Janssen, HLA; Haagsma, EB; van Uum, SHM; van Nieuwkerk, CMJ; Adang, RP; Chamuleau, RAFM; van Hattum, J; Vleggaar, FP; Hansen, BE; Rosendaal, FR; van Hoek, B

    2001-01-01

    Background-Malignancy, hypercoagulability, and conditions leading to decreased portal flow have been reported to contribute to the aetiology of extrahepatic portal vein thrombosis (EPVT). Mortality of patients with, EPVT may be associated with these concurrent medical conditions or with

  14. Extrahepatic portal vein thrombosis: aetiology and determinants of survival

    NARCIS (Netherlands)

    H.L.A. Janssen (Harry); B.E. Hansen (Bettina); B. van Hoek (Bart); F.R. Rosendaal (Frits); E.B. Haagsma (Els); S.H. van Uum; C.M. van Nieuwkerk; R.P.R. Adang (Rob); R.A. Chamuleau; J. van Hattum (Jan); F.P. Vleggaar (Frank); A.D. Wijnhoud (Annemarie)

    2001-01-01

    textabstractBACKGROUND: Malignancy, hypercoagulability, and conditions leading to decreased portal flow have been reported to contribute to the aetiology of extrahepatic portal vein thrombosis (EPVT). Mortality of patients with EPVT may be associated with these concurrent medical

  15. Portal vein thrombosis; risk factors, clinical presentation and treatment

    DEFF Research Database (Denmark)

    Sogaard, Kirstine K; Astrup, Lone B; Vilstrup, Hendrik

    2007-01-01

    BACKGROUND: Portal vein thrombosis (PVT) is increasingly frequently being diagnosed, but systematic descriptions of the natural history and clinical handling of the condition are sparse. The aim of this retrospective study was to describe risk factors, clinical presentation, complications...

  16. Postpartum Ovarian Vein Thrombosis: Two Cases and Review of Literature

    Directory of Open Access Journals (Sweden)

    Amos A. Akinbiyi

    2009-01-01

    Conclusion. Ovarian vein thrombosis is rare, but could present late, and difficult to diagnose, hence, should be considered as a differential diagnosis in a postpartum woman with fever and tender pelvic mass.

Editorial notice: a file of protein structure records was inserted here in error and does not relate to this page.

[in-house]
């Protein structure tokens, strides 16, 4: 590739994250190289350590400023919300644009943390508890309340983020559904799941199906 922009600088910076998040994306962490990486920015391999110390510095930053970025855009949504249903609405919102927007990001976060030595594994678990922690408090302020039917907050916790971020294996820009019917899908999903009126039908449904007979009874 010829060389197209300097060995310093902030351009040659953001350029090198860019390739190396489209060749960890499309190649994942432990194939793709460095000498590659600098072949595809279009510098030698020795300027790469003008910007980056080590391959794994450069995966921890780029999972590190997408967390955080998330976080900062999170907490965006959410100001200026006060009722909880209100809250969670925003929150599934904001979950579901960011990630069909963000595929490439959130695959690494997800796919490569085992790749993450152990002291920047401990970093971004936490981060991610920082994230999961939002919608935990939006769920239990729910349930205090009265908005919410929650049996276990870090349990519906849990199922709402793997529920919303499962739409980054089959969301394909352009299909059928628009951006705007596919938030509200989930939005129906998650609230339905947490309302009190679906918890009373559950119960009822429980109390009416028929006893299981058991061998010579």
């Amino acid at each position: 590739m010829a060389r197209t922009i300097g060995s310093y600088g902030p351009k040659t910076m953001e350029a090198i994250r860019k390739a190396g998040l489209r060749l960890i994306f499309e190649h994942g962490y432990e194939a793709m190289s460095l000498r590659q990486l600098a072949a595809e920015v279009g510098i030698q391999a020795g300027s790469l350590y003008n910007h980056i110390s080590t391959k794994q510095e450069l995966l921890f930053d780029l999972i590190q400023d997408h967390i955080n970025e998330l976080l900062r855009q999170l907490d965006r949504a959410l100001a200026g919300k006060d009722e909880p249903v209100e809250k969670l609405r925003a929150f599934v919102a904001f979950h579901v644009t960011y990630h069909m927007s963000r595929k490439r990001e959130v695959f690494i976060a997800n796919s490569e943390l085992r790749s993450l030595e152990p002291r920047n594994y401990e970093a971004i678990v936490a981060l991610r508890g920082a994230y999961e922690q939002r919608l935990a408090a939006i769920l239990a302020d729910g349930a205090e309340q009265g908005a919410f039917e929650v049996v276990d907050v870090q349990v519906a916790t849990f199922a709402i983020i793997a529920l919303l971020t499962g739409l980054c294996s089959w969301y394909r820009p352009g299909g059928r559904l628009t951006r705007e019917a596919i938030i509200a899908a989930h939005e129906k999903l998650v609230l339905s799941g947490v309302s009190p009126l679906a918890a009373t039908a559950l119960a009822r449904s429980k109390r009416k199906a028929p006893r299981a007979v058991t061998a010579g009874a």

17. Liver Abscess and Portal Vein Thrombosis Due to Ileal Diverticulitis Mediated by Barium Fluoroscopy.

    Science.gov (United States)

    Kubo, Haremaru; Asai, Genki; Haraguchi, Kou; Shibahara, Yu; Kihara, Toshihiro; Yamakawa, Genta; Kira, Fumitaka; Higashi, Hisato; Morishita, Shinji; Fujie, Hajime; Matsumoto, Masao; Shimura, Wahei

    2017-12-01

    We report a case of liver abscess and portal vein thrombosis, which occurred due to diverticulitis at the terminal ileum in a 59-year-old man. The patient underwent a barium fluoroscopic examination 1 month before presenting to our hospital. He also showed liver dysfunction due to thrombosis at the superior mesenteric and portal veins. His inflammation gradually subsided after the initiation of treatment, but the recovery was not sufficient. Thus, surgery was performed. The patient condition improved after surgery and he was discharged. Barium examinations are relatively safe, but can sometimes cause severe adverse effects in patients with certain risk factors, and an appropriate diagnosis and treatment are necessary when symptoms appear.

  18. Adult adrenal haemorrhage: an unrecognised complication of renal vein thrombosis

    Energy Technology Data Exchange (ETDEWEB)

    Loke, T.K.L. E-mail: lokekl@ha.org.hk

    2001-07-01

    There are many predisposing factors for neonatal adrenal haemorrhage but the causative factors are different in adults. Several cases of neonatal adrenal haemorrhage have been reported in association with renal vein thrombosis. This complication has not been documented in the adults. The presence of an adrenal mass in the setting of renal vein thrombosis should raise the possibility of adrenal haemorrhage even though this is extremely uncommon in adults.

  19. Superficial vein thrombosis in non-varicose veins of the lower limbs and thrombophilia.

    Science.gov (United States)

    Lucchi, Gabriella; Bilancini, Salvino; Tucci, Sandro; Lucchi, Massimo

    2017-01-01

    Objectives Superficial vein thrombosis in non-varicose veins of the lower limbs is rather frequent and may be underestimated. This study aims to evaluate the prevalence of inherited or acquired thrombophilia in a sample of outpatients with the disease. Method An observational study was conducted on 73 consecutive superficial vein thrombosis patients tested for inherited or acquired thrombophilia. Results Sixty of 73 patients with superficial vein thrombosis completed the testing protocol, while 13 dropped out; 46 of 60 patients were found to have a thrombophilia (76.6%). The types detected were: factor V Leiden (31/60, i.e. 51.6%), prothrombin mutation (2/60, i.e. 3.3%), MTHFR mutation (23/60, i.e. 38.3%), antiphospholipid antibodies (5/60, i.e. 8.3%), protein C deficit (1/60, i.e. 1.6%), protein S deficit (1/60, i.e. 1.6%), and antithrombin deficit (0/60, i.e. 0%). Conclusions Among patients with superficial vein thrombosis in non-varicose veins, testing demonstrated a high prevalence of thrombophilia. The most common form proved to be factor V Leiden. As thrombophilia was found to be a major cause of superficial vein thrombosis in non-varicose veins, the authors recommend that patients with superficial vein thrombosis in non-varicose veins be investigated for thrombophilia.